On Christmas Eve, his father brings gifts for each of his children. John-Boy’s gift is a bundle of writing pads and pen. The gift, a token of a father’s love … he saw John-Boy’s heart and set him free to follow a writing career even though it would make his life harder without his son to help him.
It made me ponder on the value of a gift.
For me it’s not the size, monitory value or even the wrapping, although I love a beautifully wrapped gift. For me it’s about the way it makes me feel.
When the gift comes with the heart of the giver attached, I feel loved and known. The thought and care that’s gone into choosing something for me, is part of the gift … the part money can’t buy.
I have a leather-bound journal which my son and daughter-in-law brought me from Florence and a soft, grey felt-covered journal which my daughter and her family gave me for my birthday … each is a priceless treasure because they made me feel not only loved, but known. My children know my writer's heart.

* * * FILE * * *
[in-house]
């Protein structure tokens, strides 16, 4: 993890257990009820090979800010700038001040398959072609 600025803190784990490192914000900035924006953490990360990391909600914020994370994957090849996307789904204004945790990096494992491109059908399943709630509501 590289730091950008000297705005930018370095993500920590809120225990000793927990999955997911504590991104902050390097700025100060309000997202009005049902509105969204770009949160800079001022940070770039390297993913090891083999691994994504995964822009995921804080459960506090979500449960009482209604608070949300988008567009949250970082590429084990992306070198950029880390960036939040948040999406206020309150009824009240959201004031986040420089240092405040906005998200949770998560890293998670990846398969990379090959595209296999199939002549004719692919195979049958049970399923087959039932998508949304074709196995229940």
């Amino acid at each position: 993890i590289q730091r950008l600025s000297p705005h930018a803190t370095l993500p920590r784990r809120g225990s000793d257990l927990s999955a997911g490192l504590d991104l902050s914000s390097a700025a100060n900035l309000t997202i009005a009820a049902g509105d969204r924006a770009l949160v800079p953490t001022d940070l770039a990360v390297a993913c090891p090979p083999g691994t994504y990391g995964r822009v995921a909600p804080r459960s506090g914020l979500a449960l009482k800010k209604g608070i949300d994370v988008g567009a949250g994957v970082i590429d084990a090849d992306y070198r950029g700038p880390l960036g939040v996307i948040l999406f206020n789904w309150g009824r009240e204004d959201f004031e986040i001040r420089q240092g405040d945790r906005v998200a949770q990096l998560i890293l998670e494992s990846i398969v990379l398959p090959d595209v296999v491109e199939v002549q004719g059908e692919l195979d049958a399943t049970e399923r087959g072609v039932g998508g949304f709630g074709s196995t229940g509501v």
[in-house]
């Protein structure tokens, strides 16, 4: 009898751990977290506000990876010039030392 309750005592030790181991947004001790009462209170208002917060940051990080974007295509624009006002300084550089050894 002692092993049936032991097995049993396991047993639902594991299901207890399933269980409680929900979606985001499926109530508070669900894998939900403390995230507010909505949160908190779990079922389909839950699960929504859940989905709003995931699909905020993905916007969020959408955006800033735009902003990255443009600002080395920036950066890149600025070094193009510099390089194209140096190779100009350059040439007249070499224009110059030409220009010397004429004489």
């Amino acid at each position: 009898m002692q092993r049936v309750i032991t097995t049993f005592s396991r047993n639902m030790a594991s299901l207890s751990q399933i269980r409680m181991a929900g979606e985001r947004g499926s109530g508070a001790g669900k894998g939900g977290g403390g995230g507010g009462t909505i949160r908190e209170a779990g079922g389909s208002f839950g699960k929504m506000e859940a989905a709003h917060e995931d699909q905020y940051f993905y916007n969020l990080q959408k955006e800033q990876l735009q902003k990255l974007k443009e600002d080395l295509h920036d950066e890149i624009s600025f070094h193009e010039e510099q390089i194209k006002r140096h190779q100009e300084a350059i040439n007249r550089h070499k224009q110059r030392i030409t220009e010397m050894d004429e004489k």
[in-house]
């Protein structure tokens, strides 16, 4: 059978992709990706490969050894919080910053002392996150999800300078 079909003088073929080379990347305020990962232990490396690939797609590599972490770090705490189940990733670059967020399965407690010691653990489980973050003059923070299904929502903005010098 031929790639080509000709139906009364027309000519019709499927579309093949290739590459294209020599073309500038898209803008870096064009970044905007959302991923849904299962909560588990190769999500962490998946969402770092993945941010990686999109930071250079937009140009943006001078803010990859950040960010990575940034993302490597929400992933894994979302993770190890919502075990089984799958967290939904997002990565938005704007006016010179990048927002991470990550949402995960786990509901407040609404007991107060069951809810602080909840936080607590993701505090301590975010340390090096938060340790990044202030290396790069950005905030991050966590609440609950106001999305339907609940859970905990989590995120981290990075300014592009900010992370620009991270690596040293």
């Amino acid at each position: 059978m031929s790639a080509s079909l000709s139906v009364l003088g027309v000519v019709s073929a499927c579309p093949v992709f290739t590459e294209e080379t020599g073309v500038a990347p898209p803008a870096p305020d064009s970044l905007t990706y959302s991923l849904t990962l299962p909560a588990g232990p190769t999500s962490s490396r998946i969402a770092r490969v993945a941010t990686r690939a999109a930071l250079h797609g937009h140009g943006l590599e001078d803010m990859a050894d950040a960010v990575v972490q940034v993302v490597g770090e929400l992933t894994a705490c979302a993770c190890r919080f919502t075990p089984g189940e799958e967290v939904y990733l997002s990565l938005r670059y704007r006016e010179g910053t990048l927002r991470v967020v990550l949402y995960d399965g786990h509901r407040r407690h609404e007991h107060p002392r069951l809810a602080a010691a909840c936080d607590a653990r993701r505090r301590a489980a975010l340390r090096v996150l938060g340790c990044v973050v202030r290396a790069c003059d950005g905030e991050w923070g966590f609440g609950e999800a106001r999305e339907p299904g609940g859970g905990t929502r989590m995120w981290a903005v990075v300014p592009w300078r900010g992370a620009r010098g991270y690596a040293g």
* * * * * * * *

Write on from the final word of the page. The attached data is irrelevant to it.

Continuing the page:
A friend who knows my passion for gardening gave me his favourite gardening book, his prized possession and each time I delve into its pages I feel valued and appreciated.
What are the most meaningful gifts you’ve received? I can almost guarantee they were gifts from the heart.
In the school of giving, children can be our greatest teachers. A fist full of dandelions picked just for me … they grace a vase on my bedside table to remind me of spontaneous love … a true gift, expecting nothing in return.
And children teach us a lot about receiving. I love their unashamed excitement and enthusiasm; just watching their uninhibited joy is precious. There’s the rippers who can’t wait to find out what’s inside and the non-rippers, savouring every moment.
A gift is not a gift unless it is received. Receiving well is a gift … a gift to the giver.
Christmas is a reminder of the greatest gift of all ... the gift of a Saviour. May each of your gifts be a token of your love and generosity of spirit and may you be an enthusiastic and grateful receiver.